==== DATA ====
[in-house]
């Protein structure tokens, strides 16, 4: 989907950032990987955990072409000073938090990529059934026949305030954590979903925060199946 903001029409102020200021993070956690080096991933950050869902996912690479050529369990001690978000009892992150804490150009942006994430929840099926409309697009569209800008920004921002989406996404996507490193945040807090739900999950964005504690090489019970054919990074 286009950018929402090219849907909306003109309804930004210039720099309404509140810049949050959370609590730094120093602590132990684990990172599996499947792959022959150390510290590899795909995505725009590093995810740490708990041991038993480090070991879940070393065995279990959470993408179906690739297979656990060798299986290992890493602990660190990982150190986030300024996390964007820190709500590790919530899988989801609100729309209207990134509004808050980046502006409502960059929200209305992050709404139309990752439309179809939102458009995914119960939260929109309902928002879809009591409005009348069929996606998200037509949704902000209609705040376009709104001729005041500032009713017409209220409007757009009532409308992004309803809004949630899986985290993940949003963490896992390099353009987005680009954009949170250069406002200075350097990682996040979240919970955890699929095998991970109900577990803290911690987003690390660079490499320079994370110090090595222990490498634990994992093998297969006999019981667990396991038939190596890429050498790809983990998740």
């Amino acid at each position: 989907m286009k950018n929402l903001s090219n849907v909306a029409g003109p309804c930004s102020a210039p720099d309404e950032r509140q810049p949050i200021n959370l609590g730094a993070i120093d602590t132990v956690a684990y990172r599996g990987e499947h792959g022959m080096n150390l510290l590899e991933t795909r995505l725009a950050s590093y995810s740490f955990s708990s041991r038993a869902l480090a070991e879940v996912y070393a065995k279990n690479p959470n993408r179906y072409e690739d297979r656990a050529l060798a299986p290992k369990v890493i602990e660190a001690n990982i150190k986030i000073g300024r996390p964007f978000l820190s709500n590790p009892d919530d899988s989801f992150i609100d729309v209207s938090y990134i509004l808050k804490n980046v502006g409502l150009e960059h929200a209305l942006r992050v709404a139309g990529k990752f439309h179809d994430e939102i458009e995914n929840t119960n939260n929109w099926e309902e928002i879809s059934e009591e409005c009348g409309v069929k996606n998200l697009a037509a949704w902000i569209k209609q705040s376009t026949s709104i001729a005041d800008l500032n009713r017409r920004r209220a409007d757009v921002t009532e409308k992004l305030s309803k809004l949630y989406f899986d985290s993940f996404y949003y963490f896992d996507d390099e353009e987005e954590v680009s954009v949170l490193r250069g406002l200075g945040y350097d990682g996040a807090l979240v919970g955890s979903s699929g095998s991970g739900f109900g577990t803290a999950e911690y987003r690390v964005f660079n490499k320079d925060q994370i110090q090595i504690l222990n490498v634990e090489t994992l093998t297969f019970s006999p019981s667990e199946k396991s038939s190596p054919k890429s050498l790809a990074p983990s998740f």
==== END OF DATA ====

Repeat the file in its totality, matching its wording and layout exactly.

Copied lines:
[in-house]
């Protein structure tokens, strides 16, 4: 989907950032990987955990072409000073938090990529059934026949305030954590979903925060199946 903001029409102020200021993070956690080096991933950050869902996912690479050529369990001690978000009892992150804490150009942006994430929840099926409309697009569209800008920004921002989406996404996507490193945040807090739900999950964005504690090489019970054919990074 286009950018929402090219849907909306003109309804930004210039720099309404509140810049949050959370609590730094120093602590132990684990990172599996499947792959022959150390510290590899795909995505725009590093995810740490708990041991038993480090070991879940070393065995279990959470993408179906690739297979656990060798299986290992890493602990660190990982150190986030300024996390964007820190709500590790919530899988989801609100729309209207990134509004808050980046502006409502960059929200209305992050709404139309990752439309179809939102458009995914119960939260929109309902928002879809009591409005009348069929996606998200037509949704902000209609705040376009709104001729005041500032009713017409209220409007757009009532409308992004309803809004949630899986985290993940949003963490896992390099353009987005680009954009949170250069406002200075350097990682996040979240919970955890699929095998991970109900577990803290911690987003690390660079490499320079994370110090090595222990490498634990994992093998297969006999019981667990396991038939190596890429050498790809983990998740």
């Amino acid at each position: 989907m286009k950018n929402l903001s090219n849907v909306a029409g003109p309804c930004s102020a210039p720099d309404e950032r509140q810049p949050i200021n959370l609590g730094a993070i120093d602590t132990v956690a684990y990172r599996g990987e499947h792959g022959m080096n150390l510290l590899e991933t795909r995505l725009a950050s590093y995810s740490f955990s708990s041991r038993a869902l480090a070991e879940v996912y070393a065995k279990n690479p959470n993408r179906y072409e690739d297979r656990a050529l060798a299986p290992k369990v890493i602990e660190a001690n990982i150190k986030i000073g300024r996390p964007f978000l820190s709500n590790p009892d919530d899988s989801f992150i609100d729309v209207s938090y990134i509004l808050k804490n980046v502006g409502l150009e960059h929200a209305l942006r992050v709404a139309g990529k990752f439309h179809d994430e939102i458009e995914n929840t119960n939260n929109w099926e309902e928002i879809s059934e009591e409005c009348g409309v069929k996606n998200l697009a037509a949704w902000i569209k209609q705040s376009t026949s709104i001729a005041d800008l500032n009713r017409r920004r209220a409007d757009v921002t009532e409308k992004l305030s309803k809004l949630y989406f899986d985290s993940f996404y949003y963490f896992d996507d390099e353009e987005e954590v680009s954009v949170l490193r250069g406002l200075g945040y350097d990682g996040a807090l979240v919970g955890s979903s699929g095998s991970g739900f109900g577990t803290a999950e911690y987003r690390v964005f660079n490499k320079d925060q994370i110090q090595i504690l222990n490498v634990e090489t994992l093998t297969f019970s006999p019981s667990e199946k396991s038939s190596p054919k890429s050498l790809a990074p983990s998740f």